Swords in Your Kitchen
Yet, many times to cut something in the kitchen we will just grab any sharp knife and make do with it because it will handle the job well enough. Specialization in a tool is great, but often it also requires a certain degree of expertise to apply. If you've ever seen skilled chef in the kitchen though, you know how their knife-skills can make a novice look childishly clumsy by comparison. A knife of a particular design has its own particular way of being optimally employed for best effect and skill plays a part. It’s the same way with swords. (And just as with real things, the way they work can't really be learned using plastic toy versions a fraction of their weight.) The big difference, of course, is that kitchen knives never have to cover against and ward off the impacts of other kitchen tools or violently jab and cleave their way through the casings of assorted kitchen appliances. Swords had to do this kind of thing as a matter of regularity, if you follow the analogy.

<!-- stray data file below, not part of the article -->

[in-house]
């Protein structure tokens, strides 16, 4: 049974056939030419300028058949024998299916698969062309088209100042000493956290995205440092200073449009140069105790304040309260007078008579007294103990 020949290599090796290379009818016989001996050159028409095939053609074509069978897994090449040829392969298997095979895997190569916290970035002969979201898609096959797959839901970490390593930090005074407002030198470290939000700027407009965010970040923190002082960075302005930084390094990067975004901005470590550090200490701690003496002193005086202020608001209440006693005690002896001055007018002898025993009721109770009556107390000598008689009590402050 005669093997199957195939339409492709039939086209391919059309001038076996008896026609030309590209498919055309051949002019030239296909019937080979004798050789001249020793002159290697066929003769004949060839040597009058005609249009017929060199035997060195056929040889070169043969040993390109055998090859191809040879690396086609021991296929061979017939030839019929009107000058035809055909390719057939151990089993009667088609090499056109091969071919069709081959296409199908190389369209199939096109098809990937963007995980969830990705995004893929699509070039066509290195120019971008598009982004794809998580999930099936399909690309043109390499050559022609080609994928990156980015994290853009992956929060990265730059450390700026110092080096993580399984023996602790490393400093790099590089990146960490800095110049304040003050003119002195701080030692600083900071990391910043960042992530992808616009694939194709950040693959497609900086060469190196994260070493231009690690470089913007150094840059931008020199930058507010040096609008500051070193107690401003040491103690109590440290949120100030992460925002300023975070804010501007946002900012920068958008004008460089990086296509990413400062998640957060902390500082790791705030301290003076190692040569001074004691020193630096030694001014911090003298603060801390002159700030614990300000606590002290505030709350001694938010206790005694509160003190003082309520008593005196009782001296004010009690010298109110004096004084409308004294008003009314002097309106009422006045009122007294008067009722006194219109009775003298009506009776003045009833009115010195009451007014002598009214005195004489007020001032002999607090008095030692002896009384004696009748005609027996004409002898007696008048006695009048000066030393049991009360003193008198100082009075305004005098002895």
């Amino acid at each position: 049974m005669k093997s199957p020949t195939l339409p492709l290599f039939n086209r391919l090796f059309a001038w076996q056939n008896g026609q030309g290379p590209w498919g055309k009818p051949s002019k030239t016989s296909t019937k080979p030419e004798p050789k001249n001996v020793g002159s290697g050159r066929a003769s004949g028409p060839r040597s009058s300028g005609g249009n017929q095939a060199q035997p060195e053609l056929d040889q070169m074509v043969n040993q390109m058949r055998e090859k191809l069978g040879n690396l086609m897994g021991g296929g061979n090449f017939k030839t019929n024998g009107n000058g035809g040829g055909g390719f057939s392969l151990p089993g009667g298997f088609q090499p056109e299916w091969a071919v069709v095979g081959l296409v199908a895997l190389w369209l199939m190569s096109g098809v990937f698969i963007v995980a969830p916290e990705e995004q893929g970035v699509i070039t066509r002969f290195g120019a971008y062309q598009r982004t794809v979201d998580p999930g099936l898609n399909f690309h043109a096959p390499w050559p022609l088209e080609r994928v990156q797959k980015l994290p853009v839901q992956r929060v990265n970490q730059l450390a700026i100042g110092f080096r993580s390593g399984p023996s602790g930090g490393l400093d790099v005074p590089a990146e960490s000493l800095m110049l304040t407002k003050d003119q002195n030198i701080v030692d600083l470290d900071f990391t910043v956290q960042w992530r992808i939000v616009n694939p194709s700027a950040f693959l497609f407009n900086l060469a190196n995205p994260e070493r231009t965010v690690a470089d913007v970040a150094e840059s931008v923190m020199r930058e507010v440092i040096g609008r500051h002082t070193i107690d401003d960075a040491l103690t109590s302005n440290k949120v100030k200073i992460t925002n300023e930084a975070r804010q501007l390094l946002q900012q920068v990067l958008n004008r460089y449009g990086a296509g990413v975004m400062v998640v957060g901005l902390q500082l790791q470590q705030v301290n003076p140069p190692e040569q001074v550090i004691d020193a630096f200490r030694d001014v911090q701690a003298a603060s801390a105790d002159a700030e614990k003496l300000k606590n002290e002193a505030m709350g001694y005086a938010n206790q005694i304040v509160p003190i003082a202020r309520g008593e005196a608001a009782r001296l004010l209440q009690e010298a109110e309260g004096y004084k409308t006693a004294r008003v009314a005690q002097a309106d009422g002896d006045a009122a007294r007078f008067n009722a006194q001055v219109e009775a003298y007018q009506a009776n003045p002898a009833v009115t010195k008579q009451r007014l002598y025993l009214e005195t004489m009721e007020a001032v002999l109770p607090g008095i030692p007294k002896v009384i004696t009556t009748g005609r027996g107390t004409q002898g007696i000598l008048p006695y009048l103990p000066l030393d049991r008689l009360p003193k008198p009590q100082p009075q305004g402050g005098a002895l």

It doesn't take a great deal of insight or any special culinary training to grasp how the shape and physical dimensions of a blade’s design determines its manner of use. As the saying goes, form comes from function. Anyone can readily pick up a particular kind of kitchen knife and intuitively feel that the wider heavier blade is better to chop with than a slender lighter one. It's no difficulty to notice that a curved edge slices more easily with less effort while the narrow pointy knife pokes into things effortlessly. Again, it's really no different with large fighting blades, at least when it comes to how there application influences their design. Different kinds of swords we're devised by experience to optimally perform different kinds of fighting techniques against general or particular kinds of opponents. Over time, specific fighting actions were then discerned to further optimized their performance. To put it another way, in a circle of positive feedback, good design permits better usage and more experienced usage in turn influences better design. This happens whether it's in the kitchen or in personal combat. Think about it. In a way, the history of swords is right there in your kitchen.